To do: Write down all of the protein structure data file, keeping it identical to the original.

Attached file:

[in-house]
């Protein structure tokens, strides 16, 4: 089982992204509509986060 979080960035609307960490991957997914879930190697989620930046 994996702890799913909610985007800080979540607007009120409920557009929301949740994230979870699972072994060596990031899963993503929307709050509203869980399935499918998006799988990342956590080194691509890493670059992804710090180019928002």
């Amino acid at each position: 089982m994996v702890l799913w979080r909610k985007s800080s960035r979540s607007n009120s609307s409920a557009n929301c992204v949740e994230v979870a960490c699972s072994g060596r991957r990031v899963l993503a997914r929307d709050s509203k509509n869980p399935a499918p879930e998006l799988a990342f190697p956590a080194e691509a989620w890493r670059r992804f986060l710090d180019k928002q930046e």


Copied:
[in-house]
């Protein structure tokens, strides 16, 4: 089982992204509509986060 979080960035609307960490991957997914879930190697989620930046 994996702890799913909610985007800080979540607007009120409920557009929301949740994230979870699972072994060596990031899963993503929307709050509203869980399935499918998006799988990342956590080194691509890493670059992804710090180019928002």
């Amino acid at each position: 089982m994996v702890l799913w979080r909610k985007s800080s960035r979540s607007n009120s609307s409920a557009n929301c992204v949740e994230v979870a960490c699972s072994g060596r991957r990031v899963l993503a997914r929307d709050s509203k509509n869980p399935a499918p879930e998006l799988a990342f190697p956590a080194e691509a989620w890493r670059r992804f986060l710090d180019k928002q930046e």